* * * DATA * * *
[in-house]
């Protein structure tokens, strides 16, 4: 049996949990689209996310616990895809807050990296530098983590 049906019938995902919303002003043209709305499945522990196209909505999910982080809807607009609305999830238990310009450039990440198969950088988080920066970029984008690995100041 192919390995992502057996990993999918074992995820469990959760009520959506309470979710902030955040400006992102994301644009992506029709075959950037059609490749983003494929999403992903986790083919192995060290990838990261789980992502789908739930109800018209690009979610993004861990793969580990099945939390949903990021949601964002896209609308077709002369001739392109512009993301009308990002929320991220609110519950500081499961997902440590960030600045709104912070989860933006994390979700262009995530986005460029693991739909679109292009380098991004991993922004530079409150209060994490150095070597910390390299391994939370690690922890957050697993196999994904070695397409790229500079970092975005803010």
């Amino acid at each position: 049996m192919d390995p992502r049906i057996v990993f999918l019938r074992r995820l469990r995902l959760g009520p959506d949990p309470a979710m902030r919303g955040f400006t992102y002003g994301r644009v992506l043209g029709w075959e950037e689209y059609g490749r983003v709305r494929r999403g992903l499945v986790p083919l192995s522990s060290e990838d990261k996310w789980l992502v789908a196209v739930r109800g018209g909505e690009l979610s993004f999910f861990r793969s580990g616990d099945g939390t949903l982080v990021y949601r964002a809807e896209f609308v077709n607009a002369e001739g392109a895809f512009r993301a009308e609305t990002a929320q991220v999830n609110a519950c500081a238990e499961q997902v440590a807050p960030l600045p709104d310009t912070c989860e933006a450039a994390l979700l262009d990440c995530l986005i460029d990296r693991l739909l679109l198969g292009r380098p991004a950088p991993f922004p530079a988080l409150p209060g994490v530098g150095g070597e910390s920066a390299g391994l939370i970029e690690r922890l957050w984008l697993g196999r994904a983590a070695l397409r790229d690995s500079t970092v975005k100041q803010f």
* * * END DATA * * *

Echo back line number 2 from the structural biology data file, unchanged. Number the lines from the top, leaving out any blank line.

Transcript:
């Protein structure tokens, strides 16, 4: 049996949990689209996310616990895809807050990296530098983590 049906019938995902919303002003043209709305499945522990196209909505999910982080809807607009609305999830238990310009450039990440198969950088988080920066970029984008690995100041 192919390995992502057996990993999918074992995820469990959760009520959506309470979710902030955040400006992102994301644009992506029709075959950037059609490749983003494929999403992903986790083919192995060290990838990261789980992502789908739930109800018209690009979610993004861990793969580990099945939390949903990021949601964002896209609308077709002369001739392109512009993301009308990002929320991220609110519950500081499961997902440590960030600045709104912070989860933006994390979700262009995530986005460029693991739909679109292009380098991004991993922004530079409150209060994490150095070597910390390299391994939370690690922890957050697993196999994904070695397409790229500079970092975005803010």